Staff Photo: John Boh Alayna Tishey, 6, of Suwanee, receives ashes from Reverend Thomas Zahuta as Ash Wednesday is observed at The Catholic Church of Saint Monica in Duluth. An large turnout of parishioners attended an early evening Mass to receive ashes, marking the first day of Lent.
DULUTH -- Hundreds of people flocked to the Catholic Church of St. Monica in Duluth on Wednesday afternoon to celebrate the holy holiday of Ash Wednesday.
With a full parking lot, parishioners parked on Buford Highway and stood in the back of the church to get a glimpse of the priest as he spoke. People of all ages, races and ethics groups gathered together at St. Monica -- and that was just a snapshot of the number of worshippers to celebrate the day.
Christian faiths of all kinds observe the day throughout Gwinnett County, including Catholics, Anglicans, Lutherans, Methodists, Presbyterians and some Baptist denominations.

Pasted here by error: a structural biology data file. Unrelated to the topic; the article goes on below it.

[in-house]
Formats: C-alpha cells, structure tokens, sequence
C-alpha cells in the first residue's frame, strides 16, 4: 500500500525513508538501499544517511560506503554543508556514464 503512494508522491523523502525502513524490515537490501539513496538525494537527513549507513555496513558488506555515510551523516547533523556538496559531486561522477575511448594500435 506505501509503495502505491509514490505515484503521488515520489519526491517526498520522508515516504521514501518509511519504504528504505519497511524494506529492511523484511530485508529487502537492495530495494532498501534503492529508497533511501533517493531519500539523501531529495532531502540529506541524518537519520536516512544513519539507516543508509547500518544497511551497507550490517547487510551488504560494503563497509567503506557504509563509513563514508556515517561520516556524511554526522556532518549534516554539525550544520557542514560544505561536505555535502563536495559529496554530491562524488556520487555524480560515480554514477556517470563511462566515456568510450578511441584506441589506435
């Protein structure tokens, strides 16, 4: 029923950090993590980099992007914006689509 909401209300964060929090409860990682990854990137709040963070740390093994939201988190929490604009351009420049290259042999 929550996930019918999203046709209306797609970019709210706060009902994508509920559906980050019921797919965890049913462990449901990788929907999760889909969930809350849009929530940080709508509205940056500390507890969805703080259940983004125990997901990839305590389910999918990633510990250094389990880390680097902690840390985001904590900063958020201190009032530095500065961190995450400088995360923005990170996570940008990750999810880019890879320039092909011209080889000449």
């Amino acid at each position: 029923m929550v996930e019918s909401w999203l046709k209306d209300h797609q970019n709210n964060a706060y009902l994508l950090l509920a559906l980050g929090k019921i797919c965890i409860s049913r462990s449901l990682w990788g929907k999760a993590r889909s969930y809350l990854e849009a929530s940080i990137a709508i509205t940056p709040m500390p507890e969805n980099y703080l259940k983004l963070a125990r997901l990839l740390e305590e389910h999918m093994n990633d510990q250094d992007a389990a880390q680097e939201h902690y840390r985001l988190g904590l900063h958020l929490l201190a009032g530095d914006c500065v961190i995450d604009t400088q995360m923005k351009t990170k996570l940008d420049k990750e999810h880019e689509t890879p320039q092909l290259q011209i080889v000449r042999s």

"Ash Wednesday is the beginning of the Lent season and we return to God with heartfelt prayers," Father Tom Zahuta said while speaking to the congregation. "We should be giving to the poor and our neighbors."
The day marks the beginning of this 40-day liturgical period of prayer and fasting.
Ash Wednesday received its name from the practice of placing ashes on the forehead in the sign of the cross from burnt palms from the previous year's Palm Sunday. According to the Bible, the ashes represent mourning. They also represent repentance from sins and omissions.
With so much significant, Ash Wednesday means a lot to those who worship.
"As a little child, I remember this to be a very beautiful season (in the church) for my family and I," Mary Lund of Buford said. "This means a lot to me because it was the time in life that Christ was preparing to die for all of us."
Mariam Perez of Suwanee agreed.
"I always go to Ash Wednesday because it means a lot to me," she said. "It is important since it is the beginning of Lent."
Next year, Ash Wednesday will be held on Feb. 13.